Don’t Take the Buy-out

Sometimes taking the option isn’t really an option. When it is, consider not jumping ship for these reasons.

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Readers always ask me, “When should I take a buy-out? When is a buyout worth it?” Before I answer their questions, I always need to know these factors: How old are they? How long have they worked at the employer offering the buy-out? And most importantly, what are they planning to do work-wise afterwards? Retire? (Or as I am famous for calling it, “expire”?)

Do you personally know anyone that took the legendary package or buyout and got an equal or better-paying job? I don’t.

Oh, they land jobs, all right — but not at the same salaries or levels they were in, and often not close to their current homes. Especially during a downturn, you’re better off holding onto your job.

We’re currently deep in a recession. The unemployment rate may be leveling off, but new jobs are not yet being created, and most economists tell me that will not happen until the end of the second quarter of 2010. So that’s eight more months of very few new jobs.

The only times to consider a buyout

A buyout is almost never a good thing, unless:

  • You’re about to retire
  • You have a “sure thing” on the back burner
  • You’re going to be fired anyway within the next year, if you don’t voluntarily leave now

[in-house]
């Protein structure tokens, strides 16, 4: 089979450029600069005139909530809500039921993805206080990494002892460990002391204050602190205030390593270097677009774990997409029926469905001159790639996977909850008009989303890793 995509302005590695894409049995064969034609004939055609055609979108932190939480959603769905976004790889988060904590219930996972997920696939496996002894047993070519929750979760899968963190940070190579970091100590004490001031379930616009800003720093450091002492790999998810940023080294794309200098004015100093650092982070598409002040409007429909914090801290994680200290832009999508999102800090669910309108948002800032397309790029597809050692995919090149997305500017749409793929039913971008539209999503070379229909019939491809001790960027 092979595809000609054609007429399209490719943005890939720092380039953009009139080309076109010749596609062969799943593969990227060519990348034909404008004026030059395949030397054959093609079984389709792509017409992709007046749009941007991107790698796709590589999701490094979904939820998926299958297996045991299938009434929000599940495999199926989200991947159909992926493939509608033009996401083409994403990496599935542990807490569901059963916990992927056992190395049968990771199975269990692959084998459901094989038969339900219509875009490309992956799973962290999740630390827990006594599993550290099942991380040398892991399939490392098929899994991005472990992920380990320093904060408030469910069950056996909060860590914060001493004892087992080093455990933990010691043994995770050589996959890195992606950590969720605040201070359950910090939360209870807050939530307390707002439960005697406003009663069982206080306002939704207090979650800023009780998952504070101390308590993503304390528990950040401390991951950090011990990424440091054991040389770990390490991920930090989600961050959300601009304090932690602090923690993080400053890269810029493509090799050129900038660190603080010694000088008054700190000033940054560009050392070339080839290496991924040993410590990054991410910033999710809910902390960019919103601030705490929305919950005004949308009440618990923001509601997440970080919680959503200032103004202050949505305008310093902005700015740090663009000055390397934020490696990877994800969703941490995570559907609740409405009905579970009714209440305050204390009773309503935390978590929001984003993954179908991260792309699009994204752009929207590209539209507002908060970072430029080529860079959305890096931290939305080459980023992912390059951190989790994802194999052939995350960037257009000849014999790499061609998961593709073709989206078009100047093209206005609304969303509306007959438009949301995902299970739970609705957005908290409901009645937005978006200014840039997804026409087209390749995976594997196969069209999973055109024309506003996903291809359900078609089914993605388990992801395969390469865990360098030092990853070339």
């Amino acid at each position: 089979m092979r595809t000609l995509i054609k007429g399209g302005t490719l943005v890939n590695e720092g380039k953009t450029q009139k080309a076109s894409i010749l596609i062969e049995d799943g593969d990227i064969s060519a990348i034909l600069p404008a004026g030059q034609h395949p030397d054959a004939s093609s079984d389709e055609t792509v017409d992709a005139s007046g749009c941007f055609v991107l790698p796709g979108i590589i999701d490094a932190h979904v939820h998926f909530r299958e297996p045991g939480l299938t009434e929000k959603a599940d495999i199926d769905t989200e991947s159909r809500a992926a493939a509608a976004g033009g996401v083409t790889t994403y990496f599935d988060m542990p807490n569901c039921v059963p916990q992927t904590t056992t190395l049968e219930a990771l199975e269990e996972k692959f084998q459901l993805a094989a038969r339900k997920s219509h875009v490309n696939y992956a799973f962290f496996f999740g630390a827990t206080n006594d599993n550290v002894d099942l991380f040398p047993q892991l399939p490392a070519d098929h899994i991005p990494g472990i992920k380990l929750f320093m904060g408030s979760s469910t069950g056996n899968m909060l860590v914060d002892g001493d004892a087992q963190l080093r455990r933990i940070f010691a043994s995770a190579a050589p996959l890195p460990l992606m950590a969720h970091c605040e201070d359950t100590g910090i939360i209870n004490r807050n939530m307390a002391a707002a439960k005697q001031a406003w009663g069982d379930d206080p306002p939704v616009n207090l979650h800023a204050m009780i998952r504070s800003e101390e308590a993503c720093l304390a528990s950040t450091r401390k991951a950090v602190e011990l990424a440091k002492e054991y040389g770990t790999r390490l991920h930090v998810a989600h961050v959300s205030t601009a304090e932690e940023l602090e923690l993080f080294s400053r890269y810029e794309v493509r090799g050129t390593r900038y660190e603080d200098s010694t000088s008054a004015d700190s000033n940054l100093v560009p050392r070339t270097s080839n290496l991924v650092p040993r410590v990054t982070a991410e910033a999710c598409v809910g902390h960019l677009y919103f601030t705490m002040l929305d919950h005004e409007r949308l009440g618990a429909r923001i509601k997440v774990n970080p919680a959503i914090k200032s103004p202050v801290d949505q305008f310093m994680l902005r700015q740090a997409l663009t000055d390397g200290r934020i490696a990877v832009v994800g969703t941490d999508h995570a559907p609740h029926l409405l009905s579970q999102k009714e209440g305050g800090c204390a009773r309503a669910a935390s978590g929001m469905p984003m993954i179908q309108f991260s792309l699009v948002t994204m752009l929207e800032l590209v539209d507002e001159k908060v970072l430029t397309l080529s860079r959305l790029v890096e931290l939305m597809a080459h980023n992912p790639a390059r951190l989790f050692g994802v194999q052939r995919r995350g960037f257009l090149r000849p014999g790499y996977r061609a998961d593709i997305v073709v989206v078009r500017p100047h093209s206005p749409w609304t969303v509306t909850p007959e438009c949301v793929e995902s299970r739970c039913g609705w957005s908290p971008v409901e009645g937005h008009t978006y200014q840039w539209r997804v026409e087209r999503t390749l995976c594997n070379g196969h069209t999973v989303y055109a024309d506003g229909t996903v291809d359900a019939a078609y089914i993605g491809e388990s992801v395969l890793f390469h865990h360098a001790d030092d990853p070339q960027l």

Let’s not forget that the buyout is often just a disguise for the “push” or “force-out.” You need to do your best to weigh if you have any other real options. Sometimes the choice to be bought out is really no choice at all. Right?

To me, the word, “buy-out,” “package” or anything like that is a white-collar sleight of hand. Translated into reality, it means, “You’re fired; we’ll give you some dough if you sign this legal release so you won’t sue us.”

The one thing that gets overlooked

I will tell you one thing is even more important than the money from a buyout: medical benefits. Negotiate for your employer to pay for the cost of continuing your coverage for as long as possible. Do you know what contributing to COBRA costs today?

Dangling cash in front of anyone to make a decision is a no-brainer. Bosses know that money talks and influences people to make decisions they might not ordinarily make.

If the offer comes, take your time, speak to people whose opinions matter to you, ask if there is any room to negotiate or if there are any other options. And by all means, let me know what you think.

Stephen Viscusi

Stephen Viscusi Stephen Viscusi is the author of “Bulletproof Your Job” Follow him on Twitter at “WorkplaceGuru” or on Facebook or LinkedIn.

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